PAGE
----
J.H. SETTLEMIER. – Mr. Settlemier was born on the 5th of February, 1840, in Jersey county, Illinois. In 1849 his parents, George and Elizabeth Settlemier, becoming imbued with the restless spirit that possessed all the pioneers of the Pacific coast, and, selling their home, turned their faces towards the setting sun. The family at that time consisted of eleven persons, father, mother, eight boys and one girl. They crossed the Missouri river at St. Joseph, and bade long farewell to civilization; for at that time there was not a settler’s house from the Missouri to the Sacramento, which was reached early in September of the same year. The mountain fever raged fearfully that year among the emigrants; and many died with none to wait upon them. The mother and one brother of our subject were laid to rest in California soil after having endured the privations and hardships of the American desert; and the father with the remainder of the family started for Oregon in December. Arriving in the Willamette valley, they settled on a land claim near Mount Angel, – where the aged father still resides, surmounted by four-score years and three, – and embarked in the farm and nursery business. It was there young Settlemier drank in the love of the latter branch of the business which was, in after life, to distinguish him as one of the foremost horticulturists of the valley.
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In 1857, he with two of his brothers, William F. and Henry W., started a nursery in Linn county where the town of Tangent now stands. The venture proved unremunerative; and the place finally passed into the hands of H.W. Settlemier, who now conducts it as the Tangent Nursery.
Our subject was married in 1862 to Miss Eleanor E. Cochran. In 1863 they moved upon the homestead where he still resides and engaged in farming and the nursery business. In the latter line, the love of his life, he made a great success, and has reached the proud distinction of having the largest, best and most successful in the Pacific Northwest, – the Woodburn Nursery.
The Oregon & California Railroad was built across his farm in 1870; and he laid out the town of Woodburn, being named after the place of his birth, – Woodburn, Illinois. The Oregonian Railway System was built later, crossing the Oregon & California Road at right angles at this point.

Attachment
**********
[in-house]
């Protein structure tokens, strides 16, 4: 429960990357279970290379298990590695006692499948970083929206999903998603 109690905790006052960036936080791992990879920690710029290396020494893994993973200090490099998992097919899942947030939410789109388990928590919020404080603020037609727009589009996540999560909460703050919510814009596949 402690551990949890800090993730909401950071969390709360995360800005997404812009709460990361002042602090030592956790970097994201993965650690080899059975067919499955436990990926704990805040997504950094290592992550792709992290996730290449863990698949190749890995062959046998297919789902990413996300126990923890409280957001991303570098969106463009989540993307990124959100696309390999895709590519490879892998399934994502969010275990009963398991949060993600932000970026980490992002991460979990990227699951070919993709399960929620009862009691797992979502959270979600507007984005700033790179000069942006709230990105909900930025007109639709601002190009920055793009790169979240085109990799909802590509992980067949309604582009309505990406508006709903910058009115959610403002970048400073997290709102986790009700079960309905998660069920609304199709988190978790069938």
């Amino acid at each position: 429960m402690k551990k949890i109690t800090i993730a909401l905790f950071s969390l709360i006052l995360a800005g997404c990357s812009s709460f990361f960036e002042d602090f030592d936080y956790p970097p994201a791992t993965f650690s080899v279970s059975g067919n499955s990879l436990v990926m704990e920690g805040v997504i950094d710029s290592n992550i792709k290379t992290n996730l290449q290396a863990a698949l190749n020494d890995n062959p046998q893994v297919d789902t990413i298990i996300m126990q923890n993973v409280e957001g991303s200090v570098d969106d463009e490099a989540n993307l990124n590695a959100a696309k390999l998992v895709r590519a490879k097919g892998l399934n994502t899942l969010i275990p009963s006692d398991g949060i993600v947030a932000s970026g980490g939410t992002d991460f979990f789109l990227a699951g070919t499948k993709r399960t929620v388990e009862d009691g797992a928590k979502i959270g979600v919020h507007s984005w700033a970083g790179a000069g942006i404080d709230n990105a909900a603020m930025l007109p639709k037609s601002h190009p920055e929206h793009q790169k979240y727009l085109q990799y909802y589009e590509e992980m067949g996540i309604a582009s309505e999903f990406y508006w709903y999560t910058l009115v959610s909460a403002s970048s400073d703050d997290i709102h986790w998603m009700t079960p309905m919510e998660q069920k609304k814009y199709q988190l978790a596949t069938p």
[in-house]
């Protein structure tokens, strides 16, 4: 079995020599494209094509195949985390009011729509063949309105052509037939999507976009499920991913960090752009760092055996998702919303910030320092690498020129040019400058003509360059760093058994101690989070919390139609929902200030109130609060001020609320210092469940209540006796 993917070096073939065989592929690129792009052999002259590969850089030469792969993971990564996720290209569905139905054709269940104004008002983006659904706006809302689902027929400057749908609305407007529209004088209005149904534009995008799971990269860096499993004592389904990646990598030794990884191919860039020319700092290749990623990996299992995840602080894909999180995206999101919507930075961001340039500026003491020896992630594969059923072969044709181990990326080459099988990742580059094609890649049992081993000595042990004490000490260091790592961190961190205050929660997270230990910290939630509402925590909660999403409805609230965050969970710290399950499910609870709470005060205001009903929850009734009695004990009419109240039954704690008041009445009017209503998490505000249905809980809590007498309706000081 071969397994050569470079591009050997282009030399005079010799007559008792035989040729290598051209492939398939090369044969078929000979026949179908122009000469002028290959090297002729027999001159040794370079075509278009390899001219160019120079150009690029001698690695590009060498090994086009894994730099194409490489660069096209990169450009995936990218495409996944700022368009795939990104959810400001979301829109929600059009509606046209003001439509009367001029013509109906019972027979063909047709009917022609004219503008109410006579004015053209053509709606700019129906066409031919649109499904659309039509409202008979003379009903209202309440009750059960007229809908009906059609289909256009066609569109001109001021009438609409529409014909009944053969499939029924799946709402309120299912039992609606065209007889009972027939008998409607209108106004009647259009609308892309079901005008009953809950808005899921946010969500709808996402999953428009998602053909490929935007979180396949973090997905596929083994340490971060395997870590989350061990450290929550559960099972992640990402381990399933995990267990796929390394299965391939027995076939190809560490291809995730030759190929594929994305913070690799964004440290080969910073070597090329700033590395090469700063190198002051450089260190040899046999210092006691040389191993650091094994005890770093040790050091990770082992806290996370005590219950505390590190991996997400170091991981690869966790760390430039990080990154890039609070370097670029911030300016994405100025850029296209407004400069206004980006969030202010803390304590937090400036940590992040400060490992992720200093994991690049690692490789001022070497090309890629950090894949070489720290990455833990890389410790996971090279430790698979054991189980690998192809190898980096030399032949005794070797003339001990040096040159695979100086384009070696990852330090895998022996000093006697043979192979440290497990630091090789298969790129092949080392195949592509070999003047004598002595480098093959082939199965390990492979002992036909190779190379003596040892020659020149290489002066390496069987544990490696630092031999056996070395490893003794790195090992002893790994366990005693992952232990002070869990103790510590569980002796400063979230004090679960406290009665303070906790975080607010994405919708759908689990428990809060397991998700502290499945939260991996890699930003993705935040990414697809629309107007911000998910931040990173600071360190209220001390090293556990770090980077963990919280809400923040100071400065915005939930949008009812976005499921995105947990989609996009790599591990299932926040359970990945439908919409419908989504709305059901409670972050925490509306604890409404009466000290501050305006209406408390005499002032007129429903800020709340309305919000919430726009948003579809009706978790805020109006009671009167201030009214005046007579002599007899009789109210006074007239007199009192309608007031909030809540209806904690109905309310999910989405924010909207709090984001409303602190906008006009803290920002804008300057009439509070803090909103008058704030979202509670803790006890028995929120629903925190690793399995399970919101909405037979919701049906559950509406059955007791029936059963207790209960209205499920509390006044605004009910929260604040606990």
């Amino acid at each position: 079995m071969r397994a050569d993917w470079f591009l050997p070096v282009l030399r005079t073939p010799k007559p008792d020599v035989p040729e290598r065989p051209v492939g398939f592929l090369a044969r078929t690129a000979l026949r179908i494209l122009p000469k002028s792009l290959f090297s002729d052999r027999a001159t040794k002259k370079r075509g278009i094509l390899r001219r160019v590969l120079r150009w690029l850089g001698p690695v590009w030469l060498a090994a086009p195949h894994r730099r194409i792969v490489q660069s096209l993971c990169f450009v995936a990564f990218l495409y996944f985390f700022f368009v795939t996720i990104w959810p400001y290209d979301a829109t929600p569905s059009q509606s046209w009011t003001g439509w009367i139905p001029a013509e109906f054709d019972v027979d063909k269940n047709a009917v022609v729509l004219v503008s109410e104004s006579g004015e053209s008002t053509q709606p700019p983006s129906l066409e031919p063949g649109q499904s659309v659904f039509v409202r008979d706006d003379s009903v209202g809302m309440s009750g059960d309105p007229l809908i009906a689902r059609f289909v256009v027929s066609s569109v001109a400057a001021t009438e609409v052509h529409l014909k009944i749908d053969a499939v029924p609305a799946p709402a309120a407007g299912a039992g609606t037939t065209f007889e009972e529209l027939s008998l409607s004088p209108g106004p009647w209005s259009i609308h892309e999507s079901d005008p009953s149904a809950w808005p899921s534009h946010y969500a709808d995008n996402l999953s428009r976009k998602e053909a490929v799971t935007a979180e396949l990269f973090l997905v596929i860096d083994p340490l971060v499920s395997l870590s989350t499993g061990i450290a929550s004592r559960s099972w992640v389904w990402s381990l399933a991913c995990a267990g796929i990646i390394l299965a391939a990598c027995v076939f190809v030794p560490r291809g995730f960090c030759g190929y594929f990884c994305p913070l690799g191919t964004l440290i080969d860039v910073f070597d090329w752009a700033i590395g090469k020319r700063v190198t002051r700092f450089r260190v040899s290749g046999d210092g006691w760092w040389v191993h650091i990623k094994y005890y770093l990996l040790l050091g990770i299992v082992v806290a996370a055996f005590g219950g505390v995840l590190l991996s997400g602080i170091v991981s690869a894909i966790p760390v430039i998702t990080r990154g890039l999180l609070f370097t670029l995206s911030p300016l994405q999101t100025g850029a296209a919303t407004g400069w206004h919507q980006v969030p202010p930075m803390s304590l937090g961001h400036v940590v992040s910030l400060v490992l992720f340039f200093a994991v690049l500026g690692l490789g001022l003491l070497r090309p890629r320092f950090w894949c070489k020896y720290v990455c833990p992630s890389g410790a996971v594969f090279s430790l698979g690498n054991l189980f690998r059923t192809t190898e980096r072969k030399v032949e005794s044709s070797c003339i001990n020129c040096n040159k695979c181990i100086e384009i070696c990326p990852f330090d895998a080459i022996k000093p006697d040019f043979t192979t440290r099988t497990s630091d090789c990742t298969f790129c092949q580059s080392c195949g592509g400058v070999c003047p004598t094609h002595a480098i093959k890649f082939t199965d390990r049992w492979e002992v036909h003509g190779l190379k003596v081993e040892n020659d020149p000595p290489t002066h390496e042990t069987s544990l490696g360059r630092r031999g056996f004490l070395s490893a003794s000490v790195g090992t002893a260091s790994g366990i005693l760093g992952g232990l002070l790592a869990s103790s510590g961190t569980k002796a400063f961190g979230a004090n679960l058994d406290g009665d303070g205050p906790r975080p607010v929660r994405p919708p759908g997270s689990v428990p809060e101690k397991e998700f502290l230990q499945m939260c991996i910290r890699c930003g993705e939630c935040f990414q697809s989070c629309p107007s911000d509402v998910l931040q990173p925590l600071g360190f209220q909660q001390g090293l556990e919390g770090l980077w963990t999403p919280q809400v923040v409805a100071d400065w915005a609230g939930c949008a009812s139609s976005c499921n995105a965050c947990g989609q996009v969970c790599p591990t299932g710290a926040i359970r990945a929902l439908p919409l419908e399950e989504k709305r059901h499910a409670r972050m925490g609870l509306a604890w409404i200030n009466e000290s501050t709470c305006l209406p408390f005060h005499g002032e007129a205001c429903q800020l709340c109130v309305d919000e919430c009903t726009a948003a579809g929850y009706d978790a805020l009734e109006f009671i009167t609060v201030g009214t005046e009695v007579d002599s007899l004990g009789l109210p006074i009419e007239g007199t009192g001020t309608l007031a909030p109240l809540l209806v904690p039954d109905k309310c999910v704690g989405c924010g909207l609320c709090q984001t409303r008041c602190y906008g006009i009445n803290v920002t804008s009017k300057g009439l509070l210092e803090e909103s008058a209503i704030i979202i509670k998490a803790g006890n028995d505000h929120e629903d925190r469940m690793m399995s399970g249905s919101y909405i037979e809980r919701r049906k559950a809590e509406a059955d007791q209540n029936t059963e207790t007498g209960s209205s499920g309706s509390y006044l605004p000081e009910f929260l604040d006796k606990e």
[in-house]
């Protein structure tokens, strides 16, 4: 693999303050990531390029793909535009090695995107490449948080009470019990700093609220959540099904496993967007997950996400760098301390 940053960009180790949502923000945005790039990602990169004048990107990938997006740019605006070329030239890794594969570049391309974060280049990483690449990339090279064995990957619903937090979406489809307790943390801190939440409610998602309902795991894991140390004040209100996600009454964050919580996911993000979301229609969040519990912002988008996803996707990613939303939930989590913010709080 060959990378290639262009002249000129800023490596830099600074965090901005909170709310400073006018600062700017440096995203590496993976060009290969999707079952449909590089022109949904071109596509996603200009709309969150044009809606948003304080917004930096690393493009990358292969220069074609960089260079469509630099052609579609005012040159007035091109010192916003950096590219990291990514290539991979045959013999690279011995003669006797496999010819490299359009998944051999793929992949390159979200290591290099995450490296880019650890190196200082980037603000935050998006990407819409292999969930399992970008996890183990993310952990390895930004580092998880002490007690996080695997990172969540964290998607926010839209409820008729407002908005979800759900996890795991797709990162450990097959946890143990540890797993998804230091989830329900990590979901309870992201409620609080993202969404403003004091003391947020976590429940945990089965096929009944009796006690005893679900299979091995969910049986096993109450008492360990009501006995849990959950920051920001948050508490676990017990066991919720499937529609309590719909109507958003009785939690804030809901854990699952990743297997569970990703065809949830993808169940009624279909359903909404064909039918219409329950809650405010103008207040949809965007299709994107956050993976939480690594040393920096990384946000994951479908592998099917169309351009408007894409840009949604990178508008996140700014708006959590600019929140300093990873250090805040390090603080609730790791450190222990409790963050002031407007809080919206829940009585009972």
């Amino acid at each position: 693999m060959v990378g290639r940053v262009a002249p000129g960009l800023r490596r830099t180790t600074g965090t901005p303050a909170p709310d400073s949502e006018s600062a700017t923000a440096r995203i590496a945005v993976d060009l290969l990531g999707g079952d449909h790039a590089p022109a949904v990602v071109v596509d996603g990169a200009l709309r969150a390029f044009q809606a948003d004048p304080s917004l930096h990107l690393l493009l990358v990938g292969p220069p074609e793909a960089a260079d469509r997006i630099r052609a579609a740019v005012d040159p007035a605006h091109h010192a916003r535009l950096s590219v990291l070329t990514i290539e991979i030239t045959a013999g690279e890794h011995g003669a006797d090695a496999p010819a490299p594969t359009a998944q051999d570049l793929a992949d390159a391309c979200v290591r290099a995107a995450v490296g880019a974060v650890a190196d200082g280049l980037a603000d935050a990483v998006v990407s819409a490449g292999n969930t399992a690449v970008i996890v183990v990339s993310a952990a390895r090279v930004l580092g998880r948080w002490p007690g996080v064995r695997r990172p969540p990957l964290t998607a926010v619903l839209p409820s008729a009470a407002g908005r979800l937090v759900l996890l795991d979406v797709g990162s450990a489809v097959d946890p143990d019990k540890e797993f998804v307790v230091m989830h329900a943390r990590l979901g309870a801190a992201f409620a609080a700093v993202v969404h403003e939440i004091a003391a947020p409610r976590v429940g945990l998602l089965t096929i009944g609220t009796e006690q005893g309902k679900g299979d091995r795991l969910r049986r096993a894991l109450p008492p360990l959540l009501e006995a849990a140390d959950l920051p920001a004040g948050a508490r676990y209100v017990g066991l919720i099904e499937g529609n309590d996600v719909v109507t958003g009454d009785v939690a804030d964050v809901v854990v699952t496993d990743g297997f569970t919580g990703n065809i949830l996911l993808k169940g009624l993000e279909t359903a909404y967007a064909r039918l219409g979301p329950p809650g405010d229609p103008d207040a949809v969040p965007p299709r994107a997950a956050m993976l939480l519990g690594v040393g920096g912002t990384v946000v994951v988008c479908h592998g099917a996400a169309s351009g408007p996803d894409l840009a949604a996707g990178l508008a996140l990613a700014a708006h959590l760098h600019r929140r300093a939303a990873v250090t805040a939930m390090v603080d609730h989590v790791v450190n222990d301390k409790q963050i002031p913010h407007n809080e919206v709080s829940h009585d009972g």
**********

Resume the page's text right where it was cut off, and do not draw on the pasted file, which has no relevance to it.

In 1879 his wife died under very sad circumstances, which misfortune was followed by the loss of his farm and home through a defective title. Suit was brought against him by Sullivan and Green Davidson, through their attorneys, Hill, Durham and Thompson. The case was tried in the United States supreme court at Washington, where final judgement was rendered against Mr. Settlemier, who being thus defeated was compelled to lose the fruits of sixteen years of hard labor. He bought the farm over again, together with all its improvements, and was again married to Miss C.S. Gray of East Portland, who in ten days was stricken down with typhoid fever; and in twenty-one days more her soul winged its flight to the great beyond, thus filling to the brim the bitter cup of adversity that had been pressed to his lips by a fate as grim as death itself.
Thus hampered by death and the loss of his home, he struggled on with indomitable courage to the success that has at last crowned his efforts, where weaker spirits would have sunk under the load. Later on he was married again to Miss Mary C. Woodworth, who survives him to walk down the pathway of life as the shadows of time approach.
Mr. Settlemier feels proud of the success he has made in the nursery business, and is now enjoying the reward of his labors surrounded by his family of wife and children, six girls and two boys, upon his beautiful farm in the suburbs of Woodburn.